Blogging on The Brightside

"I think I can. I think I can. I think I can." -The Little Engine That Could

The most radical act anyone can commit is to be happy.

–Robin Williams, Patch AdamsBuzLaVyCYAAgy1v

 

While the loss of Robin Williams is tragic, we must remember the innumerable lessons in happiness, cheer, comedy, and laughter that he taught to us, sometimes, as in Dead Poets Society, quite literally.  He played some of the most iconic characters to ever have touched our hearts, like Peter Pan who taught us to never grow up, and Patch Adams, for whom laughter was the best medicine.  Mrs. Doubtfire exemplified that our parents will always be there for us, but even Genie couldn’t bring people back from the dead.

“The most radical act anyone can commit is to be happy.”  And I hope that you delight in stirring glee in someone else’s heart by making them smile, and laugh, and roll their eyes because, in his words,  “you’re only given a little of madness.  You must not lose it.”

 

 

 

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Letter for a Friend: A Colorful Life

Recently, I have found myself coping with some darker days. Life is not always optimistic and at times, you can really feel like it is not on your side. I shared these days in a similar place to a friend of mine. We both dealt with a feelings of loss, grief, anger, and guilt.

I settled upon the idea that I would write a post for him. Easier said than done when what you are feeling is the same difficulty you want to write in spite of. I wrote this friend an email, and the contents of this email are what I will share with you all. No picture, no cutesy doodle. Just words.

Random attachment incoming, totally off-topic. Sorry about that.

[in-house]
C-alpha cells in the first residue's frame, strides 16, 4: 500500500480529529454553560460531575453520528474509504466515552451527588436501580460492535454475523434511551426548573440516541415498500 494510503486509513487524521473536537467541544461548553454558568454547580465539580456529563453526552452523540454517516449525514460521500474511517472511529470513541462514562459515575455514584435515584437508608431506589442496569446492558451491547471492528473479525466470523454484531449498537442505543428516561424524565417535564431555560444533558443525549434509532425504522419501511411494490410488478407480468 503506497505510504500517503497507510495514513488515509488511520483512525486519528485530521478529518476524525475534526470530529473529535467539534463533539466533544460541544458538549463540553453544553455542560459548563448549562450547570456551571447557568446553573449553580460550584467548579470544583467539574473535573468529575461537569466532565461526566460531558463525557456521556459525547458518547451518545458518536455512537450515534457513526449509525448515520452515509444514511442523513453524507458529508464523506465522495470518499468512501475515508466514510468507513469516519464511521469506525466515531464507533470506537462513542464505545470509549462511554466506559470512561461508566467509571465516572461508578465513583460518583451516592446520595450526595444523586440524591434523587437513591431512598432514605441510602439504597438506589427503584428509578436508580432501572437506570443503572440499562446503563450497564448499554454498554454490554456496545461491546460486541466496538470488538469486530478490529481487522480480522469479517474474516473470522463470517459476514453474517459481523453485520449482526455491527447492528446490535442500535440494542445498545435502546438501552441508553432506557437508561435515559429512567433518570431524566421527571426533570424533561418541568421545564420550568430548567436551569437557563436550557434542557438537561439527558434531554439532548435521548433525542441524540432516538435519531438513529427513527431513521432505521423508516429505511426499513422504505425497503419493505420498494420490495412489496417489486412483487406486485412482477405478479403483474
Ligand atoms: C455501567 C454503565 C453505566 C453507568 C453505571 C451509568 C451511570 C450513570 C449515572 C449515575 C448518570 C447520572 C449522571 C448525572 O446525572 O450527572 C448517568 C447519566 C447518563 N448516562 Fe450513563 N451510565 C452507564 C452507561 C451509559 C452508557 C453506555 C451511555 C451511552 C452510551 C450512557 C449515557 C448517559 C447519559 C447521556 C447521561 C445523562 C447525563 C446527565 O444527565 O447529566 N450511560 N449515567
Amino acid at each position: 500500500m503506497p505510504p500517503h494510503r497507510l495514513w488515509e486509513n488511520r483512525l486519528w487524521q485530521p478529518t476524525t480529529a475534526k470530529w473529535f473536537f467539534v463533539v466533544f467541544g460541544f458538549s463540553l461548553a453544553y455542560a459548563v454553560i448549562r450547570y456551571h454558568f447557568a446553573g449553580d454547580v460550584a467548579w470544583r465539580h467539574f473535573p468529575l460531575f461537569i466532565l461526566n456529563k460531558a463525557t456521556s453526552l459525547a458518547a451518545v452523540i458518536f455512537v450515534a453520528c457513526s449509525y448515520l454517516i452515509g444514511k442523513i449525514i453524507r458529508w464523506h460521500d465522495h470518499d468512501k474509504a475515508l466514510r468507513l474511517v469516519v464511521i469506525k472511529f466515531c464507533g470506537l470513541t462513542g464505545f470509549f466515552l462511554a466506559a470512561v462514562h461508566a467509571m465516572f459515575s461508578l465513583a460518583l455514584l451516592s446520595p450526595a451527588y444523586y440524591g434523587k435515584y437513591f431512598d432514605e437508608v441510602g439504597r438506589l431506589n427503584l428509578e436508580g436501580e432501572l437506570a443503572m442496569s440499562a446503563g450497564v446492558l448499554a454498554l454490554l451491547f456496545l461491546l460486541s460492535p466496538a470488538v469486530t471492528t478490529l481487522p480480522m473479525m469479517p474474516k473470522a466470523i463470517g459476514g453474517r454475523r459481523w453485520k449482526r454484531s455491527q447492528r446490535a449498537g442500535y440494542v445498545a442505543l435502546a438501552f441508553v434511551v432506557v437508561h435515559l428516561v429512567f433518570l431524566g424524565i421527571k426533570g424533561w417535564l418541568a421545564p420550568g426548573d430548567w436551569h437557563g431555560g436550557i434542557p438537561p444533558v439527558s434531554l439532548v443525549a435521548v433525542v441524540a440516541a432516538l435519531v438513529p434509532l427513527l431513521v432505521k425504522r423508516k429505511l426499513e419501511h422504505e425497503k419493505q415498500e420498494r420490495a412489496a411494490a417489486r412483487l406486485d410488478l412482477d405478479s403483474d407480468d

I guess what we all need to realize is that a colorful life is what we should wish for, and without any one color, light, dark, or otherwise, our days, our experiences, our lives would not be as alive and complete.

Letter for a Friend: A Colorful Life

I am incredibly sorry you are dealing with this sense of loss. I would not wish it on my worst enemy. Knowing that you love someone and that the entire situation has changed can be very difficult to deal with. 
 
I appreciate your kind words and your compliments towards my sense of honesty and self-awareness. It has taken a lot of practice and, unfortunately, I must deal with the waves of grief, guilt, and anger (with varying levels of intensity). At the time of my loss, I had no way of processing what was happening, and how my life would be forever changed. I can promise you (while still accepting and thanking you for your kindness) that I continue to truly struggle with painting a similar picture of meaning, compassion, health, and healing. The hues of my picture can be found in a darker palette, and at times, the canvas all together is thrown out with overbearing sadness. Still, there are moments where I remind myself that each day is its own clean slate. The world is not black and white, and while we spend our lives working through the gray, inside and outside of our heads, our world is meant to be lived in FULL color. Every color imaginable works its way in– the darks that paint our days with sadness one day merely fill in the shadows of another. The lightest shades of a new morning can fill our worlds so completely that our eyes struggle to find darkness at all.
 
I encourage us both to take the darks, lights, and everything in between as part of this “artistic” process. We experience life as playful artists, and when we test our boundaries, our emotions, and ourselves, we can create some truly breath-taking moments with every emotional hue we possess.
 
I wish you the same vibrancy in your days as I do my own.
Love and Light,
Carly
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“When you arise in the morning give thanks for the food and for the joy of living. If you see no reason for giving thanks, the fault lies only in yourself.”

Chief Tecumseh

espresso